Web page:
Nationalist leader involved in BTA Bank case faces house arrest
- Russian nationalist arrested in $5 billion BTA Bank embezzlement case
- Fugitive Kazakh banker Mukhtar Ablyazov to stay in detention in France
- UK court orders Ablyazov to pay out $400 million to BTA Bank
- Lawyer working for fugitive ex-head of BTA Bank detained in Moscow - report
- Russian police wrap investigation of $80 mln BTA Bank embezzlement
MOSCOW, October 17 (RAPSI) – Investigators filed a motion with Moscow's Basmanny District Court to place Aleksandr Potkin, former leader of the Russian nationalist Movement Against Illegal Immigration, under house arrest in the BTA Bank embezzlement case, RAPSI learnt in the court on Friday.
Attorney Mark Feygin told RIA Novosti that the money laundering charge does not contain a pre-trial detention clause, which means that Potkin cannot be placed in jail for the duration of the investigation.
The investigation believes that Potkin, acting on orders from Ex-head of BTA Bank Mukhtar Ablyazov, was involved in managing and laundering the money and assets embezzled from BTA Bank. According to the investigation, Ablyazov embezzled more than $6 billion from the bank.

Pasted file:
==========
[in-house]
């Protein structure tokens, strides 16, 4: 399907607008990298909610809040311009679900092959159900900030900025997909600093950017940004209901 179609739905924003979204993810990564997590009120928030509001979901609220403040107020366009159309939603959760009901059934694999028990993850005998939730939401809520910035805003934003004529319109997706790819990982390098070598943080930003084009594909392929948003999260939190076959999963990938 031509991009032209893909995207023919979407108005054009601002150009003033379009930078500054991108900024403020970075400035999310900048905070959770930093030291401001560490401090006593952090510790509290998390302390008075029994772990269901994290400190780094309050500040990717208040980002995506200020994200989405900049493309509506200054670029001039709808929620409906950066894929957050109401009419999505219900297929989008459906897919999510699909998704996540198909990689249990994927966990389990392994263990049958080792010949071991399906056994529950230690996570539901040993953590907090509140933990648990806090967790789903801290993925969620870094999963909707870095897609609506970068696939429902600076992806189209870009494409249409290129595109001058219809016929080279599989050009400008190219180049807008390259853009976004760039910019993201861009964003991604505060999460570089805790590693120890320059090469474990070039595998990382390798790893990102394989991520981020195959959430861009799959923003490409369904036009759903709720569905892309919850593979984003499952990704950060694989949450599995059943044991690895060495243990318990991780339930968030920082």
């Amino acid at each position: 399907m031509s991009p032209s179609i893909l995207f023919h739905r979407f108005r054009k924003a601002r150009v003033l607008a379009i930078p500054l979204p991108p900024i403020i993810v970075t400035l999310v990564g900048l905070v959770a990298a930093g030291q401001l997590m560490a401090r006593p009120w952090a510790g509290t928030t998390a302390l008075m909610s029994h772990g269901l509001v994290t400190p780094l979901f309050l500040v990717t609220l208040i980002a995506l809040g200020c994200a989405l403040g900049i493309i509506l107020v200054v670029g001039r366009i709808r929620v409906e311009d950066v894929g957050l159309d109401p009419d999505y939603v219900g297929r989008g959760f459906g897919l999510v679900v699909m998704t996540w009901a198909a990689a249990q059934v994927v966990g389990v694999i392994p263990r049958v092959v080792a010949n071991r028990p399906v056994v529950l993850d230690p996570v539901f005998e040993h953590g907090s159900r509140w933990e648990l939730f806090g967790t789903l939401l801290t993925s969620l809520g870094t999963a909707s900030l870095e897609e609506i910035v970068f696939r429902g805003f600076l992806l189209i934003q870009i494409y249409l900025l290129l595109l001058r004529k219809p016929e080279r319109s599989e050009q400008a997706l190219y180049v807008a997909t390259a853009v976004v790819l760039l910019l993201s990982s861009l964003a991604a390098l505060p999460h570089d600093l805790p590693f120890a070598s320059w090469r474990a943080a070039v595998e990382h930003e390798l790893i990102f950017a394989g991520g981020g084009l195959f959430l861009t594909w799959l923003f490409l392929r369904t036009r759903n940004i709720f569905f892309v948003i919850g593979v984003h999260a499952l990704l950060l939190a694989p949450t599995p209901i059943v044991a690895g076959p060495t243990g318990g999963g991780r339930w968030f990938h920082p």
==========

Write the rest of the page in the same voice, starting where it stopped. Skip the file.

The nationalist leader also faces extremism charges from the Interior Ministry. The police is preparing to open the case on inciting hatred through the media against Potkin.
Mukhtar Ablyazov fled to the UK after the Kazakh government acquired a stake in BTA in 2009 and the bank came under the control of its sovereign wealth fund, Samruk-Kazyna. Kazakhstan claims that Ablyazov embezzled over $6 billion.
He was detained in July 2013 near Cannes, France. Kazakhstan, Russia and Ukraine are all seeking the extradition of the fugitive banker. In early January 2014, a court in France’s Aix-en-Provence ruled to extradite him to Russia or Ukraine, with priority given to Russia.
On April 9, 2014, the criminal chamber of Paris’s Cour de Cassation, the court of final appeal for civil and criminal cases in France, ruled to block Ablyazov’s extradition because of an administrative error by the court. Specifically, the ex-banker had not signed the official protocol as required.